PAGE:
Additionally, the MSIB reminds “facility” owners/operators that under 33 CFR 105, all U.S. ports and terminals are required to accept vessel wastes. Under “[i]nternational regulations require these reception facilities to have a [USCG] Certificate of Adequacy (COA) … that attests to their ability to offload garbage, which may include medical waste (33 CFR 158.410)[, which] is defined in 33 CFR 158.120 as ‘isolation wastes, infectious waste, human blood and blood products, pathological wastes, sharps, body parts, contaminated bedding, surgical wastes and potentially contaminated laboratory wastes, dialysis wastes and such additional medical items as prescribed by the EPA by regulation.’” If a port/terminal does not have a USCG COA, it must “provide vessels with adequate reception facilities for medical waste or a list of persons authorized by federal, state or local law or regulation to transport and treat such wastes.” 33 C.F.R. 158.410(a)(2). Likewise, as the MSIB points out, the USCG COTP may grant waivers to allow for disposal of “medical wastes” at non-COA “facilities.” 33 C.F.R. §158.150. Disposal of “medical wastes” may present precarious circumstances in the event of a vessel calling at a port/terminal with a COVID-19 infected crew, given that presumably any number of items (bedding, infirmary wastes, clothing, etc.) might constitute “medical waste” that could pose health threats to the receiving “facility.” Accordingly, the MSIB directs “facilities” to “work with the appropriate federal, state, and/or local agencies to determine the actual risks and formulate a plan of action based on information received from those agencies” in any such circumstances.
Finally, the MSIB reiterates that if a “facility” will be faced with non-compliance due to the dynamic circumstances around the pandemic, owners/operators should “contact the [USCG] Captain of the Port (COTP) to request and receive permission to temporarily deviate from the requirements.” Any such “request should include any new measures or safeguards the facility plans to employ to mitigate any risk from the non-compliance with 33 CFR 105”; and given these unprecedented circumstances, should likewise include factors “not discussed in 33 CFR 105, [including] any safety risks that may be created from the non-compliance . . . [such as whether] the dock is physically capable of handling that vessel, and any logistical issues that may arise such as movement of personnel from the vessel off the facility, any medical issues or personnel that may be introduced to the facility, supplies for the vessel, and waste removal from the vessel.”
This guidance is particularly critical given that ports and terminals may be included among “essential businesses” allowed to continue operations during the COVID-19 pandemic. For example, in Louisiana, Governor Edwards’ March 22, 2020 Proclamation adopts the Cybersecurity & Infrastructure Security Agency (CISA) guidelines for “essential services,” which in turn include “[p]etroleum product storage, pipeline, marine transport [and] terminals” as well as “[o]nshore and offshore operations for maintenance and emergency response” and “[m]aritime transportation workers – port workers, mariners, equipment operators.”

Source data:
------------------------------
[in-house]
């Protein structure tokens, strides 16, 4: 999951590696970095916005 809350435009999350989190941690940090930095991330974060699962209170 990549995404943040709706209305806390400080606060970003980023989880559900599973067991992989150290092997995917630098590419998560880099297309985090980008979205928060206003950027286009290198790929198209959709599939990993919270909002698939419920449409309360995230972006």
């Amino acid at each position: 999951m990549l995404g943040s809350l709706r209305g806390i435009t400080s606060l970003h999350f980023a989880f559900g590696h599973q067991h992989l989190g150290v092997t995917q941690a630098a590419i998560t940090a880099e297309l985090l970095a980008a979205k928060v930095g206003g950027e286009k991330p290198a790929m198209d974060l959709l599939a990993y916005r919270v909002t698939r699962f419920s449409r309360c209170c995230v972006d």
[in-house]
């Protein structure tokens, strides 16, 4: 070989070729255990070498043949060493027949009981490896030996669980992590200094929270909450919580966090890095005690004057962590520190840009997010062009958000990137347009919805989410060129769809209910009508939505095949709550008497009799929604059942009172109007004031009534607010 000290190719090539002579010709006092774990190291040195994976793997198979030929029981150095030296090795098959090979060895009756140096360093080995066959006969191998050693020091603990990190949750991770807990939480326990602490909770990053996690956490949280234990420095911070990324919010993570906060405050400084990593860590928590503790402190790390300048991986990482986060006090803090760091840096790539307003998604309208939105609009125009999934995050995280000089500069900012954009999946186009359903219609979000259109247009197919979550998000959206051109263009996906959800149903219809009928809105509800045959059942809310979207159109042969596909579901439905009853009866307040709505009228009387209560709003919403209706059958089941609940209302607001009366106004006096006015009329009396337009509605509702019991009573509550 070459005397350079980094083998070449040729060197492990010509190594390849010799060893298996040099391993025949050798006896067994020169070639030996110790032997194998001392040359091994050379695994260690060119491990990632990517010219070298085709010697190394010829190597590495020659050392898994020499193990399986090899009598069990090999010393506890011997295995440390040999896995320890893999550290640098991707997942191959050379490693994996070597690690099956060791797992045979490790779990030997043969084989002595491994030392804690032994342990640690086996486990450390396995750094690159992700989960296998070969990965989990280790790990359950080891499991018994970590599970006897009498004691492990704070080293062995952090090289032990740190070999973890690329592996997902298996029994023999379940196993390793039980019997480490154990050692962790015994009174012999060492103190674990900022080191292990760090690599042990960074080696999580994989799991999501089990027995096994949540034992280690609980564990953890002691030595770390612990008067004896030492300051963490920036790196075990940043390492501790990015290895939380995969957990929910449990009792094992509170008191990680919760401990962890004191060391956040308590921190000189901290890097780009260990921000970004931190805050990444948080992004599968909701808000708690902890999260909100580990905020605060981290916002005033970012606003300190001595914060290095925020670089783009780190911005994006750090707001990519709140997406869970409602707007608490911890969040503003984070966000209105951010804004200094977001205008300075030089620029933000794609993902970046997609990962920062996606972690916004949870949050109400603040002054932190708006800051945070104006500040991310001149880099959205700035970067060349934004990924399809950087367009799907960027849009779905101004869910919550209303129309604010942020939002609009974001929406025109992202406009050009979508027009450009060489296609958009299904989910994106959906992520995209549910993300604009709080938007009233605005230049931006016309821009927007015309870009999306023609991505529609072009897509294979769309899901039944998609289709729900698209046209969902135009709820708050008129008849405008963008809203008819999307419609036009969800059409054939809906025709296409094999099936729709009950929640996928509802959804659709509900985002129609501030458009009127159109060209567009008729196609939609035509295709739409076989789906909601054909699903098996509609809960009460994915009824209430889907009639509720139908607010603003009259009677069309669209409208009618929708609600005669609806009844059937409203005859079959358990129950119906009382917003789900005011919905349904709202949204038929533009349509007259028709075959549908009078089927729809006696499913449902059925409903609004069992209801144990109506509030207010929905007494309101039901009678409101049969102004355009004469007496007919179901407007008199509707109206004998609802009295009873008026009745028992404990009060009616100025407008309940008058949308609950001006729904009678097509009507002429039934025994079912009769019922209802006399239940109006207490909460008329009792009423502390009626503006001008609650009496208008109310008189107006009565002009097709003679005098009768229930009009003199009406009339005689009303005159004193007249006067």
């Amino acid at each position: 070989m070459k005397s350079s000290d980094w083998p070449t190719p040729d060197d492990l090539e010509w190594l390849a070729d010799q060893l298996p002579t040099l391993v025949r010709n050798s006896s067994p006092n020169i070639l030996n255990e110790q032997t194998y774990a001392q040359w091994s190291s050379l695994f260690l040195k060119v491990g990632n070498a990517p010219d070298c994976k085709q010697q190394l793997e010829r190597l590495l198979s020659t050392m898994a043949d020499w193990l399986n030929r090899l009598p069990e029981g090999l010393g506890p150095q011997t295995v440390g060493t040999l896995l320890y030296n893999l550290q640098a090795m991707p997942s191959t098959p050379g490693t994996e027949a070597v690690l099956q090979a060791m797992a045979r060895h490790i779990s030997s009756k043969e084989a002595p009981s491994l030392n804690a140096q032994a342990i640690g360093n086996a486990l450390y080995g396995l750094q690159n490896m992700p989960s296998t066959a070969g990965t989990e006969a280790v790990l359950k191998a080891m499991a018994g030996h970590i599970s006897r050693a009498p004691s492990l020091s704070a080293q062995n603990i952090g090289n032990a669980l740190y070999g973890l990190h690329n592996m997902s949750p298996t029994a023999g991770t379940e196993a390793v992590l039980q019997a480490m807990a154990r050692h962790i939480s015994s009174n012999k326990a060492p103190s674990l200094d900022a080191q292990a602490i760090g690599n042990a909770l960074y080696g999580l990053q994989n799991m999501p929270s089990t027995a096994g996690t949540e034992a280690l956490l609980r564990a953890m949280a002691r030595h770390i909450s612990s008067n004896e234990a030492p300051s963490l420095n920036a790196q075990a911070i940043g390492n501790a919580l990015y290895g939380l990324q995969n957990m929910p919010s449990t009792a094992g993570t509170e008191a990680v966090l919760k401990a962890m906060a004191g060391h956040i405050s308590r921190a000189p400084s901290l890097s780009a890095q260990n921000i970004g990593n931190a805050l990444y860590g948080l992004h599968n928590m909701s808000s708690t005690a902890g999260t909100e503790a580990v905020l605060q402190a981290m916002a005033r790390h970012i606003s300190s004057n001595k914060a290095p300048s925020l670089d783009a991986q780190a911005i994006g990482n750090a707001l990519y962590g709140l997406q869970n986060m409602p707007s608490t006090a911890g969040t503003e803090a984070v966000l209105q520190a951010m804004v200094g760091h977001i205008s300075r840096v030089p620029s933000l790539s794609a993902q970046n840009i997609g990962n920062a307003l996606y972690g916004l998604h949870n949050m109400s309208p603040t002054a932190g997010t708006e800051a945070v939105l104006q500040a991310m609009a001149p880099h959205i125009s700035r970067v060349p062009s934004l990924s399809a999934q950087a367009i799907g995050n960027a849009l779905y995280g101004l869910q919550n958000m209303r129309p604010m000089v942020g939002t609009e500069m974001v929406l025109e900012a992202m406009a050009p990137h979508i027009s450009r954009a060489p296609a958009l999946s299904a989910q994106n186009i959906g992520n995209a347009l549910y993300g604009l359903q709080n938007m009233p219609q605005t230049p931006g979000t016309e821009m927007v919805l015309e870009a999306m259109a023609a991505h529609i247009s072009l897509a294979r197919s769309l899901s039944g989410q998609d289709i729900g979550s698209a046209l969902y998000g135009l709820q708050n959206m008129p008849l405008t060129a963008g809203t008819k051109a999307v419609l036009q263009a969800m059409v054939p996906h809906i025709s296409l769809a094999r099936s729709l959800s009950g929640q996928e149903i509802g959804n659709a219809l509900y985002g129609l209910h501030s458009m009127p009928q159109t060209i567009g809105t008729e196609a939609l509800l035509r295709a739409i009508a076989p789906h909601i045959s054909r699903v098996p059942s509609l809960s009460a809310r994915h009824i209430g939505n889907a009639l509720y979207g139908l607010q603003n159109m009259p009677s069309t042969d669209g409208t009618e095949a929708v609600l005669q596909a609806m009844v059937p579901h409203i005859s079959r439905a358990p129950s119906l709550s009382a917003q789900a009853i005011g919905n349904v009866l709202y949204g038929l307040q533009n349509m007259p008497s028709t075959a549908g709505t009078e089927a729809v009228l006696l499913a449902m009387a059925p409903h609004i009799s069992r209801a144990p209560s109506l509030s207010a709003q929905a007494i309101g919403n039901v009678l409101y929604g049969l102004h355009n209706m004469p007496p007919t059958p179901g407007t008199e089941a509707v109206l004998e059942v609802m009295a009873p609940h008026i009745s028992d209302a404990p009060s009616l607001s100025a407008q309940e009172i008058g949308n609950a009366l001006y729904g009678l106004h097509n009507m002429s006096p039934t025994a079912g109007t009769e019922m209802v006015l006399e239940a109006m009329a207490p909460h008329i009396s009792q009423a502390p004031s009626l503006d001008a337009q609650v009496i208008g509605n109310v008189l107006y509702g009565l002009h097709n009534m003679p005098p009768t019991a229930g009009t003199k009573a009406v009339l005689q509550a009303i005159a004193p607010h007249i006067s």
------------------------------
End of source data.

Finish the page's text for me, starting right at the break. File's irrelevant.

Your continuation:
– Likewise, the USCG has issued MSIB Number: 06-20, echoed by a similar “Maritime Security Communication with Industry” (MSCI) promulgated by the Maritime Administration (MARAD), providing guidance for vessel operators regarding incident reporting requirements relative to the COVID-19 pandemic. Illnesses aboard vessels must be reported to both the USCG as “hazardous conditions” (33 C.F.R. §160.216) and to the CDC. This applies to both international (42 C.F.R. §71.21) and interstate (42 C.F.R. § 70.4) voyages, and thus encompasses virtually the entirety of the U.S. maritime infrastructure. Simply put, “[i]t is critical to report persons who exhibit symptoms consistent with COVID-19 or other illness to the COTP” and to the CDC, and failing to do so may result in “civil penalties, vessel detentions, and criminal liability.”
In this regard, the International Maritime Organization (IMO), in conjunction with the World Health Organization, has issued guidance with respect to managing COVID-19 outbreaks on vessels. Likewise, the IMO (Circular Letter No. 4203/Add. 4, Mar. 5 2020) has emphasized the humanitarian concerns implicated by the pandemic, and advises that notwithstanding any domestic port state restrictions imposed as a result of the pandemic, “it is very important for port States to accept all ships (both cargo and passenger), for docking and to disembark suspected cases on board, as it is difficult to treat suspect cases on board and it could endanger others.”